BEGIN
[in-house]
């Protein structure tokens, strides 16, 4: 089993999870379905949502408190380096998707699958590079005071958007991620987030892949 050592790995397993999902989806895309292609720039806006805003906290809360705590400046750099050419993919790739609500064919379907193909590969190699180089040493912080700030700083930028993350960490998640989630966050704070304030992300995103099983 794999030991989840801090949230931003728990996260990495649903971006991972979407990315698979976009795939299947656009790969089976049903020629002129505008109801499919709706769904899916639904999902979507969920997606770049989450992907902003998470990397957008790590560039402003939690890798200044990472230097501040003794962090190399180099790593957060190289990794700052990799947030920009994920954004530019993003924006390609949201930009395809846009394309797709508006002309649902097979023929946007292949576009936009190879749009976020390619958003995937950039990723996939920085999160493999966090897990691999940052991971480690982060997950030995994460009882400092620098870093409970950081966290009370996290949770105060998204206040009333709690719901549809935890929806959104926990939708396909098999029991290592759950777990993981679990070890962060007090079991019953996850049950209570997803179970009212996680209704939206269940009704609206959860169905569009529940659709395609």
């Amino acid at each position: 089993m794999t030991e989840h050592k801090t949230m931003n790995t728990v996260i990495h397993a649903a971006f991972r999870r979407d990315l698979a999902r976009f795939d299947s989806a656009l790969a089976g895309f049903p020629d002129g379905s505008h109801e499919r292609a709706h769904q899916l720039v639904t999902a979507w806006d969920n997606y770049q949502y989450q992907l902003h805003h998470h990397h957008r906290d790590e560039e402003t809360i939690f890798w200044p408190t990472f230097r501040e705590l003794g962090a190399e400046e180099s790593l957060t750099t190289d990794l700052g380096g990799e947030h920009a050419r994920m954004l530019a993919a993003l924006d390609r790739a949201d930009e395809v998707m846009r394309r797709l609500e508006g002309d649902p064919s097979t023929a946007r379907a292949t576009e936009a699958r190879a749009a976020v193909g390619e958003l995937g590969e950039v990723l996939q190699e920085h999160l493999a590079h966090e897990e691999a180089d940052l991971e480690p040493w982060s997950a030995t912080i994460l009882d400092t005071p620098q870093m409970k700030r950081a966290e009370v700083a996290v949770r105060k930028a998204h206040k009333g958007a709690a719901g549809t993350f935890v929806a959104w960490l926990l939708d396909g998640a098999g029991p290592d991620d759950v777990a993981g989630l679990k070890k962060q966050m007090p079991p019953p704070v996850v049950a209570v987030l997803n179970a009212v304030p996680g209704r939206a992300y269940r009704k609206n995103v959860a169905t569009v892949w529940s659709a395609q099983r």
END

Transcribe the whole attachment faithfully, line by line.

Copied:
[in-house]
């Protein structure tokens, strides 16, 4: 089993999870379905949502408190380096998707699958590079005071958007991620987030892949 050592790995397993999902989806895309292609720039806006805003906290809360705590400046750099050419993919790739609500064919379907193909590969190699180089040493912080700030700083930028993350960490998640989630966050704070304030992300995103099983 794999030991989840801090949230931003728990996260990495649903971006991972979407990315698979976009795939299947656009790969089976049903020629002129505008109801499919709706769904899916639904999902979507969920997606770049989450992907902003998470990397957008790590560039402003939690890798200044990472230097501040003794962090190399180099790593957060190289990794700052990799947030920009994920954004530019993003924006390609949201930009395809846009394309797709508006002309649902097979023929946007292949576009936009190879749009976020390619958003995937950039990723996939920085999160493999966090897990691999940052991971480690982060997950030995994460009882400092620098870093409970950081966290009370996290949770105060998204206040009333709690719901549809935890929806959104926990939708396909098999029991290592759950777990993981679990070890962060007090079991019953996850049950209570997803179970009212996680209704939206269940009704609206959860169905569009529940659709395609």
């Amino acid at each position: 089993m794999t030991e989840h050592k801090t949230m931003n790995t728990v996260i990495h397993a649903a971006f991972r999870r979407d990315l698979a999902r976009f795939d299947s989806a656009l790969a089976g895309f049903p020629d002129g379905s505008h109801e499919r292609a709706h769904q899916l720039v639904t999902a979507w806006d969920n997606y770049q949502y989450q992907l902003h805003h998470h990397h957008r906290d790590e560039e402003t809360i939690f890798w200044p408190t990472f230097r501040e705590l003794g962090a190399e400046e180099s790593l957060t750099t190289d990794l700052g380096g990799e947030h920009a050419r994920m954004l530019a993919a993003l924006d390609r790739a949201d930009e395809v998707m846009r394309r797709l609500e508006g002309d649902p064919s097979t023929a946007r379907a292949t576009e936009a699958r190879a749009a976020v193909g390619e958003l995937g590969e950039v990723l996939q190699e920085h999160l493999a590079h966090e897990e691999a180089d940052l991971e480690p040493w982060s997950a030995t912080i994460l009882d400092t005071p620098q870093m409970k700030r950081a966290e009370v700083a996290v949770r105060k930028a998204h206040k009333g958007a709690a719901g549809t993350f935890v929806a959104w960490l926990l939708d396909g998640a098999g029991p290592d991620d759950v777990a993981g989630l679990k070890k962060q966050m007090p079991p019953p704070v996850v049950a209570v987030l997803n179970a009212v304030p996680g209704r939206a992300y269940r009704k609206n995103v959860a169905t569009v892949w529940s659709a395609q099983r």